3 Signs Your Kid Is Too Old for the Pediatrician

Babies see a pediatrician. Adults visit an internist. And tweens and teens go to ... um, wait. Where do they go? There comes a time when it feels plain awkward to ask your kid to endure an Elmo video and flip through a Highlights magazine for half an hour just to get a flu shot.

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In fact, "most pediatricians are trained to take care of children up until the age of 21," says Neville Golden, MD, chief of adolescent medicine at Lucille Packard Children's Hospital Stanford in Palo Alto, California, "but some don't make their office teen-friendly or feel comfortable with teenage patients."

Here, the three red flags that mean you need to find your adolescent a different doctor.

1. Your pediatrician's office is geared more toward toddlers than teens.

This in and of itself should not be a deal breaker. But sometimes, you can get a sense of how well or often your pediatrician deals with adolescents simply by looking around their office, says Golden. "Do they only have toys in the waiting room or do they have videos, posters, and brochures teens would be interested in?"

2. Your pediatrician doesn't acknowledge that your kid is growing up.

Most doctors start to treat kids differently at around age 12 or 13, says Golden. For instance, they may politely ask you to leave the exam room so they can spend most of the appointment time with your child. And they should broach sensitive topics like drugs, sexuality, depression, and anxiety. That might seem awfully early, but "by age 14 or 15, these issues might very well come up," Golden explains. "We want kids to know they have a safe place to discuss them."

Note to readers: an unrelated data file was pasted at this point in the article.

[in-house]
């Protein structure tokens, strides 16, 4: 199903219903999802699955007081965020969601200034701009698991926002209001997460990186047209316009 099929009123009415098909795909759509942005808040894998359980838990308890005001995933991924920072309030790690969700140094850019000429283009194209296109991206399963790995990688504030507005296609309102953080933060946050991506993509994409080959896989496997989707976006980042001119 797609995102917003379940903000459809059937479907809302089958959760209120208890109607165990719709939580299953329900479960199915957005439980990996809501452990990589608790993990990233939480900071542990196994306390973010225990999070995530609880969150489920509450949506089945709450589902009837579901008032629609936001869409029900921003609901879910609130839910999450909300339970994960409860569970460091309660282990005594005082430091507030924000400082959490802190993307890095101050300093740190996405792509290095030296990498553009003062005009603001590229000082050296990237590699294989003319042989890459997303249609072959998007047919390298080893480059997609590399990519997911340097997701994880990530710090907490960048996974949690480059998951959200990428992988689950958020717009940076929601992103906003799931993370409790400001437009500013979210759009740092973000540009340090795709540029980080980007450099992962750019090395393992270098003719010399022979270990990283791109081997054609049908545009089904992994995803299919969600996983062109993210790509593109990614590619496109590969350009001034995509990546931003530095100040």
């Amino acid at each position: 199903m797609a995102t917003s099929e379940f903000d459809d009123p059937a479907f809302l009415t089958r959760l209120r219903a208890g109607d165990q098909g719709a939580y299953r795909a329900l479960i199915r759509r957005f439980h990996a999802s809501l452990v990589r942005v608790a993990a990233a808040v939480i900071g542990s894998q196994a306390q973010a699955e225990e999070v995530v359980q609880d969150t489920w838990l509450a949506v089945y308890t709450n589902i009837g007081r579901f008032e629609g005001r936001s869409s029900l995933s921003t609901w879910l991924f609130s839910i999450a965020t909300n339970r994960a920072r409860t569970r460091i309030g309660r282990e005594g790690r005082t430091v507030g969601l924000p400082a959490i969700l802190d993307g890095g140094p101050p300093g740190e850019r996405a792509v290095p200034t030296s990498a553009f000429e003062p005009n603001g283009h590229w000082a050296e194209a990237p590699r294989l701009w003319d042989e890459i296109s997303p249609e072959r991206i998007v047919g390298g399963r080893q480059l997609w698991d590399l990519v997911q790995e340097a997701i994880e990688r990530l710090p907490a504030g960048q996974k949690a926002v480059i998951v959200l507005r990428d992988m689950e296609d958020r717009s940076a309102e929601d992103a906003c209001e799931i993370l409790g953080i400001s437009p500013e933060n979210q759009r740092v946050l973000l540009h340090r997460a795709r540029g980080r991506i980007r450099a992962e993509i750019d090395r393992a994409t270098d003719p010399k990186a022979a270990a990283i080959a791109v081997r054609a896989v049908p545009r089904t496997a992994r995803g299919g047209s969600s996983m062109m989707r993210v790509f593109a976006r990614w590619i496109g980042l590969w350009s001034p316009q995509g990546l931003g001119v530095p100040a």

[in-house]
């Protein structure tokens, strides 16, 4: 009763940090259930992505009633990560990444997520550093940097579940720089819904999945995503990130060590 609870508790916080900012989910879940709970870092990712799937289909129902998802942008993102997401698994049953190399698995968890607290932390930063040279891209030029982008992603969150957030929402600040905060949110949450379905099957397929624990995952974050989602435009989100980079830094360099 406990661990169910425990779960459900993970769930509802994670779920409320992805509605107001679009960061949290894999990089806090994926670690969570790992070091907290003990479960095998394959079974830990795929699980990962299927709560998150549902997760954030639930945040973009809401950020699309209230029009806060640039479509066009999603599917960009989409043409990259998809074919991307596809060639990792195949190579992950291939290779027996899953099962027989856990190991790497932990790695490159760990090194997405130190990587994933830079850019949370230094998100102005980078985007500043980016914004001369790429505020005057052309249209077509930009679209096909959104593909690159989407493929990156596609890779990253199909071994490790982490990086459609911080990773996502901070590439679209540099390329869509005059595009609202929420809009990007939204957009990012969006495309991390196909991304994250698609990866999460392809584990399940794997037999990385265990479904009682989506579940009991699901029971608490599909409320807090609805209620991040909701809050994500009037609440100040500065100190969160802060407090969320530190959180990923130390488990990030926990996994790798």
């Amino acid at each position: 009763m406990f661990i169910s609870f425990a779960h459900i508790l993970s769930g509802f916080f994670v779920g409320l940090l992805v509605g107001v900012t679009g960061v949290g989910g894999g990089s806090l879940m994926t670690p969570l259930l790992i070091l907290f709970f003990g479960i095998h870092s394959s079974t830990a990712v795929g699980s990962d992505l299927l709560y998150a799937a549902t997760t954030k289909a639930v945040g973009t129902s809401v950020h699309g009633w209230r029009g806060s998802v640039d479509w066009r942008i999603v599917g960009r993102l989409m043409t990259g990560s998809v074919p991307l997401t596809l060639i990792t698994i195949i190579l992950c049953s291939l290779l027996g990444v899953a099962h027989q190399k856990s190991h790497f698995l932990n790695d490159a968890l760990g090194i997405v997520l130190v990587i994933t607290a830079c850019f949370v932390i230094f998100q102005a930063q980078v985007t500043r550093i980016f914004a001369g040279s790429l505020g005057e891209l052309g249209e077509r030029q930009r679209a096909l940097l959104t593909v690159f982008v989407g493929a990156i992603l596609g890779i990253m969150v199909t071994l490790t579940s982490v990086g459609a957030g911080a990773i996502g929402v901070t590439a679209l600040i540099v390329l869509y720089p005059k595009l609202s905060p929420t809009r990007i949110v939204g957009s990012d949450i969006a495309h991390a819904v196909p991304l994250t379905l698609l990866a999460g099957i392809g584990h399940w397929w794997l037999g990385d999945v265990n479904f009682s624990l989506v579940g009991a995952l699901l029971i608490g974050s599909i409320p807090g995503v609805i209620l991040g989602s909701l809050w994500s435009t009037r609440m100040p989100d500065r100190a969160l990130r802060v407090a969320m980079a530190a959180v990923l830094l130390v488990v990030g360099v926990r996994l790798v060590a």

More From The Stir: 10 Good Reasons to Fire Your Pediatrician

3. Your kid hates going for an appointment.

It's one thing if your tween or teen complains about going to the pediatrician because, hey, they low-grade complain about everything. It's another if they bring up a valid point -- "The doctor treats me like a baby," for instance, or "He never listens to me!" 

You shouldn't feel shy about coming right out and asking your family doctor how many adolescents he sees or how he treats them differently. If he admits that he doesn't, or it's not his area of expertise, look for another pediatrician or an adolescent medicine specialist in your area.

"You can simply tell your child, 'Now that you're getting to be a teenager, issues may come up that you're more comfortable discussing with a different doctor,'" Golden says.

Does your pediatrician have a good rapport with teens?


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